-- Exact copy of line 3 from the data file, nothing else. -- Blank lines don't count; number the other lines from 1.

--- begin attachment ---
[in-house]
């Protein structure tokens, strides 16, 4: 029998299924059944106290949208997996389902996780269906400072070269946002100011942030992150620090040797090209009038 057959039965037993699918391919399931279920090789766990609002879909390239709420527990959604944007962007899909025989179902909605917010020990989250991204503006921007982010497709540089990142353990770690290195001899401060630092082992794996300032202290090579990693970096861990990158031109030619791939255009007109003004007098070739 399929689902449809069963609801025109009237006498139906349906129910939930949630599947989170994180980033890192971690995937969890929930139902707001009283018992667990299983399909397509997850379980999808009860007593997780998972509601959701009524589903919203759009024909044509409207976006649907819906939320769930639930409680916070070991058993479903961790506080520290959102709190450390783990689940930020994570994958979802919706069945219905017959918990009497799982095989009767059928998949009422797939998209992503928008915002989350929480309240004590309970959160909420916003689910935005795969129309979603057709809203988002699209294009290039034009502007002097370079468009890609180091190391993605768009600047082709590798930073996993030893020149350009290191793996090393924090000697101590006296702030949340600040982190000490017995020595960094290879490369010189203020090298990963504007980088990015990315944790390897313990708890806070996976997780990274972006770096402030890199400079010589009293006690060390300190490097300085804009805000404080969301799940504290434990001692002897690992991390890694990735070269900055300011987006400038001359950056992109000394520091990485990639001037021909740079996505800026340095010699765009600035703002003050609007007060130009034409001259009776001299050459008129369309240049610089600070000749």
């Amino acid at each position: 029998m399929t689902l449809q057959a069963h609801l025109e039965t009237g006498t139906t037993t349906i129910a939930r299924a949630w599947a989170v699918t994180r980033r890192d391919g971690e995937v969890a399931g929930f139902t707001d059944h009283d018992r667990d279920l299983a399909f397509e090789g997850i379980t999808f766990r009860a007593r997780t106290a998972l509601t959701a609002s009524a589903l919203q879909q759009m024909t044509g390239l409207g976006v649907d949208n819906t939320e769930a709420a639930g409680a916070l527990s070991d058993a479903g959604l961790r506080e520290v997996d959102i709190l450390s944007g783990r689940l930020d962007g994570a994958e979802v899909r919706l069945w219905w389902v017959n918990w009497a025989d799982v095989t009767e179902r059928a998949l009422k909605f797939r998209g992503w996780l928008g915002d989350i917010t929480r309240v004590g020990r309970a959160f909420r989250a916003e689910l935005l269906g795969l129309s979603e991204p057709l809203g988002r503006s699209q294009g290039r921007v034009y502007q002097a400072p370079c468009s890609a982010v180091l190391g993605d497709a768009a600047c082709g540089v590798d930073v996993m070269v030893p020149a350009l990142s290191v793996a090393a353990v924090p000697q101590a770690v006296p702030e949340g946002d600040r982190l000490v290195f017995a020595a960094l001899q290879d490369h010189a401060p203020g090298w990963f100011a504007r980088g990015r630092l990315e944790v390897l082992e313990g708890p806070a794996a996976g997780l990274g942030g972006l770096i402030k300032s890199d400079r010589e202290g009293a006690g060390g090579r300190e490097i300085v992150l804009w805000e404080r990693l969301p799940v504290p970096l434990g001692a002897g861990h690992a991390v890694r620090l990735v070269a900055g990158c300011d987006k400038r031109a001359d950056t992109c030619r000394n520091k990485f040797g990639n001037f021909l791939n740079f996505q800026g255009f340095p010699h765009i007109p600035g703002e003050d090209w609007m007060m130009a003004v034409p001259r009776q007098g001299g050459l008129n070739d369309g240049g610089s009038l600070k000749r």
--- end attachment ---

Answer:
């Amino acid at each position: 029998m399929t689902l449809q057959a069963h609801l025109e039965t009237g006498t139906t037993t349906i129910a939930r299924a949630w599947a989170v699918t994180r980033r890192d391919g971690e995937v969890a399931g929930f139902t707001d059944h009283d018992r667990d279920l299983a399909f397509e090789g997850i379980t999808f766990r009860a007593r997780t106290a998972l509601t959701a609002s009524a589903l919203q879909q759009m024909t044509g390239l409207g976006v649907d949208n819906t939320e769930a709420a639930g409680a916070l527990s070991d058993a479903g959604l961790r506080e520290v997996d959102i709190l450390s944007g783990r689940l930020d962007g994570a994958e979802v899909r919706l069945w219905w389902v017959n918990w009497a025989d799982v095989t009767e179902r059928a998949l009422k909605f797939r998209g992503w996780l928008g915002d989350i917010t929480r309240v004590g020990r309970a959160f909420r989250a916003e689910l935005l269906g795969l129309s979603e991204p057709l809203g988002r503006s699209q294009g290039r921007v034009y502007q002097a400072p370079c468009s890609a982010v180091l190391g993605d497709a768009a600047c082709g540089v590798d930073v996993m070269v030893p020149a350009l990142s290191v793996a090393a353990v924090p000697q101590a770690v006296p702030e949340g946002d600040r982190l000490v290195f017995a020595a960094l001899q290879d490369h010189a401060p203020g090298w990963f100011a504007r980088g990015r630092l990315e944790v390897l082992e313990g708890p806070a794996a996976g997780l990274g942030g972006l770096i402030k300032s890199d400079r010589e202290g009293a006690g060390g090579r300190e490097i300085v992150l804009w805000e404080r990693l969301p799940v504290p970096l434990g001692a002897g861990h690992a991390v890694r620090l990735v070269a900055g990158c300011d987006k400038r031109a001359d950056t992109c030619r000394n520091k990485f040797g990639n001037f021909l791939n740079f996505q800026g255009f340095p010699h765009i007109p600035g703002e003050d090209w609007m007060m130009a003004v034409p001259r009776q007098g001299g050459l008129n070739d369309g240049g610089s009038l600070k000749r």